“Know that you are lifting your voices as part of a legacy…rich tradition of a great people who have always at our best told the truth and loved our people,” Dr. West said.

After a brief introduction concerning the overarching purpose, participants entered virtual breakout rooms of their interest. Seven ‘Kazi’ cadres or work areas met online to discuss and formulate outcomes and recommendations into a summary toward a national blueprint and plan.

The Kazi Cadres are: Land and Food; Family Essence; Spiritual Renewal; Health and Education; Economic Development; Communication Technology; and Arts and Culture. These discussions were co-facilitated by leading individuals from around the country who conducted the discussions. Organizers said the cadres are the “critical components” to serve the liberation of Black people.

There were robust and engaging dialogue in the breakout rooms. For example, members in the Economic Development cadre co-facilitated by Morgan State University professor Ray Winbush discussed and reported on several takeaway points moving forward. The strategic need for organizations to wisely pool financial resources with each other was one. Along with economic unity the session raised the necessity to instill sacrificing in people to build Black support for Black causes. The cadre also stressed increasing financial literacy as a major area of focus.

For Communications and Technology, participants proposed the summit bring broadcasters and media people together to engage changing negative and common narratives about Black people in the public sphere. They said that the “adversaries, the enemies of our people” use the arena of ideas to demonize Black people and control the narrative.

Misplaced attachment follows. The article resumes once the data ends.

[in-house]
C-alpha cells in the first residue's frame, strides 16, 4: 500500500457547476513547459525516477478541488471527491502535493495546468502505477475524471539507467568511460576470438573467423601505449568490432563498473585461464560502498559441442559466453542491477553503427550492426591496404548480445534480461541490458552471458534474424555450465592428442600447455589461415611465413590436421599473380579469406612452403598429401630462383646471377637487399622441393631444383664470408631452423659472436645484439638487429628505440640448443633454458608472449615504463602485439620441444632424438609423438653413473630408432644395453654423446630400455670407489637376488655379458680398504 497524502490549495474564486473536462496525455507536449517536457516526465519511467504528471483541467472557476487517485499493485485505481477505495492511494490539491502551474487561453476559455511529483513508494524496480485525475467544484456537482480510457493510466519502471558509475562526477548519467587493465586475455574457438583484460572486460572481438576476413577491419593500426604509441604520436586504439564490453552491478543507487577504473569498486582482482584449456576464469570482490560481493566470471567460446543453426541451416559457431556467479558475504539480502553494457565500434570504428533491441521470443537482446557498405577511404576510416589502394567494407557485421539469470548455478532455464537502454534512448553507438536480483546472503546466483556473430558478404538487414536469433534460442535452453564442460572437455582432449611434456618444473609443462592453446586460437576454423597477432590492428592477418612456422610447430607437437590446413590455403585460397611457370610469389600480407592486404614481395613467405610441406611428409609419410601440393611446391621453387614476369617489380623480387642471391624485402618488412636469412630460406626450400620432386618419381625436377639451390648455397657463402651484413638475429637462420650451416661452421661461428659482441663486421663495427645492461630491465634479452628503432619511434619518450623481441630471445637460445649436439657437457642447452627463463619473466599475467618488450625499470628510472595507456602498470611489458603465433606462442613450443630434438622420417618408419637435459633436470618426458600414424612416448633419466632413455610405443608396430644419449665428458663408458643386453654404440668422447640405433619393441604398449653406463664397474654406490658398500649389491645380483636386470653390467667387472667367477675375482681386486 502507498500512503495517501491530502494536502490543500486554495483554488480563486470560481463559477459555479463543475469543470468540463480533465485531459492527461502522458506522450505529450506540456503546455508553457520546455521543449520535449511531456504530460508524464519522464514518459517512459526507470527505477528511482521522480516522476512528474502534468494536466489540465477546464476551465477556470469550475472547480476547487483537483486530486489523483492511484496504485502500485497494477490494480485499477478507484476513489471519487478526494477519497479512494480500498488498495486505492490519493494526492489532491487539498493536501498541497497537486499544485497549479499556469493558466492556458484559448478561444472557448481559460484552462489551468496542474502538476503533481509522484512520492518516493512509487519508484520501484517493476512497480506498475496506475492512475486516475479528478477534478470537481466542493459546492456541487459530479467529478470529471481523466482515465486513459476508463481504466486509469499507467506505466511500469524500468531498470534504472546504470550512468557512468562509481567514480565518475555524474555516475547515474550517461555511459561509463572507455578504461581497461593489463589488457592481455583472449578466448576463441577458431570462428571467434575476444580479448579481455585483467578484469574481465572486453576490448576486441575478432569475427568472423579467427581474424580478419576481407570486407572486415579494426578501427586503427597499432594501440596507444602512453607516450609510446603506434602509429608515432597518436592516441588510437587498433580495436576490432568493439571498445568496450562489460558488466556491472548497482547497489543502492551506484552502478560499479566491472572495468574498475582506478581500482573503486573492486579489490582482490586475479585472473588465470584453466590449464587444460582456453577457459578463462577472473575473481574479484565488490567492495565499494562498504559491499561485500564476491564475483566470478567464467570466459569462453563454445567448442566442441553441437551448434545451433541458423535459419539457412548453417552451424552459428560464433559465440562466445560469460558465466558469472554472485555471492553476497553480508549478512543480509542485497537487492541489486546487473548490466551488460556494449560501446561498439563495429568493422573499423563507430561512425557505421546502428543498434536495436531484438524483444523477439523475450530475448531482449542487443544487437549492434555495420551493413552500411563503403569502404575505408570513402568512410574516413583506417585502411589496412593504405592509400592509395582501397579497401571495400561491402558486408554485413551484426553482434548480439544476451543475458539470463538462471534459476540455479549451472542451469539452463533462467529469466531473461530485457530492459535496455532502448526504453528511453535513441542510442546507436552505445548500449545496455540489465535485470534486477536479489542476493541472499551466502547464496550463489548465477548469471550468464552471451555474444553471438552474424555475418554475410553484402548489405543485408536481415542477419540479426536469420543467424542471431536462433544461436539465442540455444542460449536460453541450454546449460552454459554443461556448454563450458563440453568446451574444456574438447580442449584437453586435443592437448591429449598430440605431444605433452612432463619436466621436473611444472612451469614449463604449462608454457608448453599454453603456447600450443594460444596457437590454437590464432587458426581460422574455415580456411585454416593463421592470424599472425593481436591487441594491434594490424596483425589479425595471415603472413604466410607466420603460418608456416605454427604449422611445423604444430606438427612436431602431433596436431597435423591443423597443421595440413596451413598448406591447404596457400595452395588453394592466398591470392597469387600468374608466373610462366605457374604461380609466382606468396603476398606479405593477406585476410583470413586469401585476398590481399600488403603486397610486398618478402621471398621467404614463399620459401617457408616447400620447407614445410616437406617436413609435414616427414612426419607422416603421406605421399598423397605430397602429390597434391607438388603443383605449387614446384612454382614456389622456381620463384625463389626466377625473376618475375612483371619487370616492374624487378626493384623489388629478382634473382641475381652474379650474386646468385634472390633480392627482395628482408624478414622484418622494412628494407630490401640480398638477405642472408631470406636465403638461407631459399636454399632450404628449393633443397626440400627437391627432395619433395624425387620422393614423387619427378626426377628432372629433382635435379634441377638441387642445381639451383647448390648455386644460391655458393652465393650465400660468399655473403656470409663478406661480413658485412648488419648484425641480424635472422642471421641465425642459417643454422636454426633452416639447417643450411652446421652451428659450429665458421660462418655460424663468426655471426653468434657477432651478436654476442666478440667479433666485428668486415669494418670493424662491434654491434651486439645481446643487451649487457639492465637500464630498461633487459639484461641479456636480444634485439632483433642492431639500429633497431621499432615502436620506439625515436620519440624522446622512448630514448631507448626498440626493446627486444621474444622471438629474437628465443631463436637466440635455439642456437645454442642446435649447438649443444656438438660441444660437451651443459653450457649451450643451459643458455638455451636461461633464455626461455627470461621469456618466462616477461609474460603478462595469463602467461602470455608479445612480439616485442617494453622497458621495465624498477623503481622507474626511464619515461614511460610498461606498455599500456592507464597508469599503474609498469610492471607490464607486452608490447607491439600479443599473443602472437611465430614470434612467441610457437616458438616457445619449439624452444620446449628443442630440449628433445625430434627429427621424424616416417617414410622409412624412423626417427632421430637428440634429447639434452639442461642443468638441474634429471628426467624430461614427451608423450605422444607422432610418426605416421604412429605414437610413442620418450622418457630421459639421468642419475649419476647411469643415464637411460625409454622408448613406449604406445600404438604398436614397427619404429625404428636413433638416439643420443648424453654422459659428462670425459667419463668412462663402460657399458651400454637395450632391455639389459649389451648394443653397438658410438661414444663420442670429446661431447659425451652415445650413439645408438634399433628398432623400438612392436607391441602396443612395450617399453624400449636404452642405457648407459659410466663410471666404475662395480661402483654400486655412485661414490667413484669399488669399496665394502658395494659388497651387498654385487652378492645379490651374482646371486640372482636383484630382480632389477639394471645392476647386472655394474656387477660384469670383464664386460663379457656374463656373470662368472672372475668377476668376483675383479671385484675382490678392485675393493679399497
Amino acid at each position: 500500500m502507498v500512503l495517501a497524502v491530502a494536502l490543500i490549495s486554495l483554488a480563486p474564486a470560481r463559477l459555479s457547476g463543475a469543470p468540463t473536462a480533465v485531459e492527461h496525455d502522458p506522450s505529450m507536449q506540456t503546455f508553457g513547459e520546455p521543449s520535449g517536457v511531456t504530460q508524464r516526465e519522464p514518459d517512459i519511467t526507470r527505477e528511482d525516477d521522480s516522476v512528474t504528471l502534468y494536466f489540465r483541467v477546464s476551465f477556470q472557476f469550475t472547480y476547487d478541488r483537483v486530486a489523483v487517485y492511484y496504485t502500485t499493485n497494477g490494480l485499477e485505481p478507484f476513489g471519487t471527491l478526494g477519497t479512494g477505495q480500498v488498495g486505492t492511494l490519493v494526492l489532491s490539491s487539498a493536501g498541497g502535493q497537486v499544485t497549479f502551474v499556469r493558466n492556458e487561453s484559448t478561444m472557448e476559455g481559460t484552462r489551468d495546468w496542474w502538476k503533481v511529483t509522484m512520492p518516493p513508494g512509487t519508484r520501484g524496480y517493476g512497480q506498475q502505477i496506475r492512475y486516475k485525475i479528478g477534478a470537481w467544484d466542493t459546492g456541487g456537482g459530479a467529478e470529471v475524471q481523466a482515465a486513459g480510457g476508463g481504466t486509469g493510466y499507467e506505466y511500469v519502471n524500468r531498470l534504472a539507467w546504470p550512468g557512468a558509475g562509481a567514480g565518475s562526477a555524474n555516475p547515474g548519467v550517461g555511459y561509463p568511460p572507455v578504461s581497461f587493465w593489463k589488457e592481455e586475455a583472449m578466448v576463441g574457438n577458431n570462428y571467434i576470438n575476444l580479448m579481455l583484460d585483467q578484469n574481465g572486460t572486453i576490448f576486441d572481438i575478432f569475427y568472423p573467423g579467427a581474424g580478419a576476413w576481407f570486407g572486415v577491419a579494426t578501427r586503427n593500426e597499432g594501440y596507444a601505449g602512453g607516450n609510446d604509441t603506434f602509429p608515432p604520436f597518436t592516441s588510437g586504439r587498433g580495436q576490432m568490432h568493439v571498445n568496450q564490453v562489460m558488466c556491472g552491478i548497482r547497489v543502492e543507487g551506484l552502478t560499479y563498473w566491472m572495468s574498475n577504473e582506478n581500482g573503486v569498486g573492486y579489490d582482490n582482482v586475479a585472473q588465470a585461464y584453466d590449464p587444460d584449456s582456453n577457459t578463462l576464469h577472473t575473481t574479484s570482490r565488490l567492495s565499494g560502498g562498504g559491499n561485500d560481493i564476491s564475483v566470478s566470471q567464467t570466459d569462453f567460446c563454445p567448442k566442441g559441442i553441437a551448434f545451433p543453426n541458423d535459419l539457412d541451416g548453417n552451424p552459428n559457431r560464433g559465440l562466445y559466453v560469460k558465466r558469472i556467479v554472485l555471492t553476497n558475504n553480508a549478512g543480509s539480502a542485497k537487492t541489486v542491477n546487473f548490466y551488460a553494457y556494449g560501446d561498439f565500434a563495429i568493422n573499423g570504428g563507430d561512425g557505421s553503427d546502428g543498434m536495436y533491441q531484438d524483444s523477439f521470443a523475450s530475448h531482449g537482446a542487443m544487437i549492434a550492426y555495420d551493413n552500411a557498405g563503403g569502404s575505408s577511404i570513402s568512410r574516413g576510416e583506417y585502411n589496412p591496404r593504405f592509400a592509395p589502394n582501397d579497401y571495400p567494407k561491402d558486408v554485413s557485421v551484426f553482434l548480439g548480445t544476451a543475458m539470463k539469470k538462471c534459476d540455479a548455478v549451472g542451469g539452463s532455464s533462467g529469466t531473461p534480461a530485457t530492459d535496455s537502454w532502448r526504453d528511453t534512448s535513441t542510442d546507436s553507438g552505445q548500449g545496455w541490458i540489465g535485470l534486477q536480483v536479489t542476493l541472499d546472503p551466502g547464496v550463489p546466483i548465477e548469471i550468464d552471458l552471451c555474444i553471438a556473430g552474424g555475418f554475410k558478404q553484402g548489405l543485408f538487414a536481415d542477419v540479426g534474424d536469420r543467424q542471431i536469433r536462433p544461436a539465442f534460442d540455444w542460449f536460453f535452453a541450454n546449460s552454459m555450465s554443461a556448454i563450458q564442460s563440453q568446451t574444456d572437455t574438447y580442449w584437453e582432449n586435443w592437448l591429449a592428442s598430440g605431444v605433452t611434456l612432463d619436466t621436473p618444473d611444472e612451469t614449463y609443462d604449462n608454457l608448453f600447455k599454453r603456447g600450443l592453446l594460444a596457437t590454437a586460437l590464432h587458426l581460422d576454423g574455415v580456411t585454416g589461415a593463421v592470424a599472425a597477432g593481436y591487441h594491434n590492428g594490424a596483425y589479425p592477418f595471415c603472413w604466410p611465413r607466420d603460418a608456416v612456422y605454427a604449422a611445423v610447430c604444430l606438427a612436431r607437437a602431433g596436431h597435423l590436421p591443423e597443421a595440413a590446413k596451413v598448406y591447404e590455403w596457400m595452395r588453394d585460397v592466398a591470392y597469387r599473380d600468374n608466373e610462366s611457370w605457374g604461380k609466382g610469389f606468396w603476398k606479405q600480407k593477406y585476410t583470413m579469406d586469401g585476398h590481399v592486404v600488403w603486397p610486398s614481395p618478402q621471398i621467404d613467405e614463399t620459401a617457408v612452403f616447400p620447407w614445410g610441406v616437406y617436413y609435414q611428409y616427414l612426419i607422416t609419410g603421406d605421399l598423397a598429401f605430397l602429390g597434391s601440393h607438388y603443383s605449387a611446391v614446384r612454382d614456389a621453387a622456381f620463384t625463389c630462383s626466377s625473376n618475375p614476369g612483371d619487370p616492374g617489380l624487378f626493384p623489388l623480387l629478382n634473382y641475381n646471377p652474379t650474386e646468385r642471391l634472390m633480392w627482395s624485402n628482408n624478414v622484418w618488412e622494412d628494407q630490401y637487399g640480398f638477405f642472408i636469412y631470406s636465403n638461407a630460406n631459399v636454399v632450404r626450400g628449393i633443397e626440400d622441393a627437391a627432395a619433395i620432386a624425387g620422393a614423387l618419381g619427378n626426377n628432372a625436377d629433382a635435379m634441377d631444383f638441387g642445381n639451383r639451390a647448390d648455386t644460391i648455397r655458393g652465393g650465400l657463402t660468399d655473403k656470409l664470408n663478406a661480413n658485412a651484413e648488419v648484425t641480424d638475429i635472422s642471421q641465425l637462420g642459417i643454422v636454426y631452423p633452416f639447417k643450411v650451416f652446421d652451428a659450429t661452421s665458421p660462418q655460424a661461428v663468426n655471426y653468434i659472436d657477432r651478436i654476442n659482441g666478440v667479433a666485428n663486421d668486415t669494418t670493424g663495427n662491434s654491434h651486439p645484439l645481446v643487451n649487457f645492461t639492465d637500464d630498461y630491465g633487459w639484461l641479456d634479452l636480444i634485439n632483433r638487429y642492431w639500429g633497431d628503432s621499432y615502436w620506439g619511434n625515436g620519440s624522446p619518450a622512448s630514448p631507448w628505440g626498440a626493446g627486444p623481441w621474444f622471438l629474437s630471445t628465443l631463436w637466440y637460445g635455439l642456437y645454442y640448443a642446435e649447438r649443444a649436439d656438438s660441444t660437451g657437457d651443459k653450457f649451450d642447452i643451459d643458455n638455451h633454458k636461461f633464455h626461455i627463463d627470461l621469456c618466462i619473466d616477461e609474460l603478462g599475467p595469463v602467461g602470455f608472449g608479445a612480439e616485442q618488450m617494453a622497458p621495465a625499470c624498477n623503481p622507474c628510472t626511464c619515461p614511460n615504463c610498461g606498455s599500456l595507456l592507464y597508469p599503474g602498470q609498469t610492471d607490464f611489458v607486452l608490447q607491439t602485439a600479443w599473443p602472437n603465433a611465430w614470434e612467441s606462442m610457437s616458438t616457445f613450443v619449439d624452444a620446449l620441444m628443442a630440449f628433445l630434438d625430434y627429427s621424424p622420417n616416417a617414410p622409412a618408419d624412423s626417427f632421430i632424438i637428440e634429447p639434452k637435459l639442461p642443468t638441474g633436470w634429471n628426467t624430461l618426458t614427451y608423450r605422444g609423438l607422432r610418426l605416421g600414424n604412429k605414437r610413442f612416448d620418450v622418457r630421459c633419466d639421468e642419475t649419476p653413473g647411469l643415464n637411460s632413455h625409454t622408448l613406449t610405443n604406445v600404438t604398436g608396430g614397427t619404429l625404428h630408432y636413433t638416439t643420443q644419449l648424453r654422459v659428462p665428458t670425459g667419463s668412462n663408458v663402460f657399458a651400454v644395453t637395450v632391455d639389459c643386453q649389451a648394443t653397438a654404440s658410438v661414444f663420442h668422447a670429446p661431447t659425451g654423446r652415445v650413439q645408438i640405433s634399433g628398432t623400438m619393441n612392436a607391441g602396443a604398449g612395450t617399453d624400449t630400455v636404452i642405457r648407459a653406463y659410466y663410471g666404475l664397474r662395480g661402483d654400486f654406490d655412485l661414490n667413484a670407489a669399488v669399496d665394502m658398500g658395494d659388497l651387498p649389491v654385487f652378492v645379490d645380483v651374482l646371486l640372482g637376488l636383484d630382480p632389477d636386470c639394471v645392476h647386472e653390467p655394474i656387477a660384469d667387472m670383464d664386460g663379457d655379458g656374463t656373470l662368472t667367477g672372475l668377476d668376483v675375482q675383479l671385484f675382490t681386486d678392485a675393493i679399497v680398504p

“We are active in what is called the marketplace of ideas and that we really need to bring skill and insight into that marketplace,” said Mr. Law who was a cofacilitator of the cadre session.

According to organizers there were an estimated 4,000 people who viewed the event online. The summit aired on several online platforms where viewers weighed in at various points.

“One of the summits required, is an economic summit (Follow the Money from A to Z), Five-to-One-Hundred-year Plan,” Obi Wordlaw posted on the Nubian Leadership Circle FaceBook page.

“Africa needs your leadership. The bridge has to take place between all our families around the world,” said Wajid Daouda in Canada, who viewed it on FaceBook live.

The summit closed out with words and guidance from Minister Farrakhan who was pleased with the outcome. He spoke about the critical nature of the time Blacks find themselves in and suggested the summit convene every three months.

“As I learned from each and every one of you that spoke; all the beautiful ideas that gushed forth from your lips and your hearts and your minds,” said the Muslim leader. He said the summit indicates Blacks have arrived at a certain point in their development.

“We can become the greatest gift to our people and the biggest threat to the enemy who hates to see our rise,” said Minister Farrakhan.

In response to the closing words of guidance from Minister Farrakhan, social media lit up with comments. “No one talks with more passion about the condition and thought process of our people,” said Michael Perry on YouTube.

Mrs. Frankie said: “You are speaking Truth and your Truth has been test tried and proven. Thank you for your teaching!”

For future Summits and information to get involved with the Nubian Leadership Circle, visit